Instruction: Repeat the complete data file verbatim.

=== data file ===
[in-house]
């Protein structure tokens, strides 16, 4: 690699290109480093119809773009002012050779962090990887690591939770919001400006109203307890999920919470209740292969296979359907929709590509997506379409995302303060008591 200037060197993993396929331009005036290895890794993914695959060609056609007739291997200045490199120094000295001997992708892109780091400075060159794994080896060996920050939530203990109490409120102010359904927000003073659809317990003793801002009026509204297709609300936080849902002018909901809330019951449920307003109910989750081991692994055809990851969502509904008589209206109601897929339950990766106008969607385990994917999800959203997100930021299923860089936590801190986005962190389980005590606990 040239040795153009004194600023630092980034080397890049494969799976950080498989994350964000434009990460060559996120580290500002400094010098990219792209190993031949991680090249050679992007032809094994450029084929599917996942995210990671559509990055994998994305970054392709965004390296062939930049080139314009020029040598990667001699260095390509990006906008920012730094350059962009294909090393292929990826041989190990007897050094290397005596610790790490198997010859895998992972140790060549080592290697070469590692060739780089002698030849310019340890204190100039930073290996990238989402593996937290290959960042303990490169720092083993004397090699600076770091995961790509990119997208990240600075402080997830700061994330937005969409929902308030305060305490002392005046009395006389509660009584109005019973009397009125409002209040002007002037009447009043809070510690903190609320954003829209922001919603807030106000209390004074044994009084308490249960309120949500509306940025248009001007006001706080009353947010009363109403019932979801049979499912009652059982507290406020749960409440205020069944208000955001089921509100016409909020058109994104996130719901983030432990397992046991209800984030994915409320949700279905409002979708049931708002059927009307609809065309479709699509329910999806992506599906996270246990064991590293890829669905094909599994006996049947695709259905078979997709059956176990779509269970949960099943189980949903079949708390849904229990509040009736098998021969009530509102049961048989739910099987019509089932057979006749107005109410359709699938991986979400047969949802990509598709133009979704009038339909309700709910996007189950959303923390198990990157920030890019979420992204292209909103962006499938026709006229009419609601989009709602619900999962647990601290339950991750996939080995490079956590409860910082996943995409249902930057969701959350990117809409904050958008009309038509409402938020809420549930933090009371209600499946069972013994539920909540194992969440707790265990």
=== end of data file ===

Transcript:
[in-house]
């Protein structure tokens, strides 16, 4: 690699290109480093119809773009002012050779962090990887690591939770919001400006109203307890999920919470209740292969296979359907929709590509997506379409995302303060008591 200037060197993993396929331009005036290895890794993914695959060609056609007739291997200045490199120094000295001997992708892109780091400075060159794994080896060996920050939530203990109490409120102010359904927000003073659809317990003793801002009026509204297709609300936080849902002018909901809330019951449920307003109910989750081991692994055809990851969502509904008589209206109601897929339950990766106008969607385990994917999800959203997100930021299923860089936590801190986005962190389980005590606990 040239040795153009004194600023630092980034080397890049494969799976950080498989994350964000434009990460060559996120580290500002400094010098990219792209190993031949991680090249050679992007032809094994450029084929599917996942995210990671559509990055994998994305970054392709965004390296062939930049080139314009020029040598990667001699260095390509990006906008920012730094350059962009294909090393292929990826041989190990007897050094290397005596610790790490198997010859895998992972140790060549080592290697070469590692060739780089002698030849310019340890204190100039930073290996990238989402593996937290290959960042303990490169720092083993004397090699600076770091995961790509990119997208990240600075402080997830700061994330937005969409929902308030305060305490002392005046009395006389509660009584109005019973009397009125409002209040002007002037009447009043809070510690903190609320954003829209922001919603807030106000209390004074044994009084308490249960309120949500509306940025248009001007006001706080009353947010009363109403019932979801049979499912009652059982507290406020749960409440205020069944208000955001089921509100016409909020058109994104996130719901983030432990397992046991209800984030994915409320949700279905409002979708049931708002059927009307609809065309479709699509329910999806992506599906996270246990064991590293890829669905094909599994006996049947695709259905078979997709059956176990779509269970949960099943189980949903079949708390849904229990509040009736098998021969009530509102049961048989739910099987019509089932057979006749107005109410359709699938991986979400047969949802990509598709133009979704009038339909309700709910996007189950959303923390198990990157920030890019979420992204292209909103962006499938026709006229009419609601989009709602619900999962647990601290339950991750996939080995490079956590409860910082996943995409249902930057969701959350990117809409904050958008009309038509409402938020809420549930933090009371209600499946069972013994539920909540194992969440707790265990």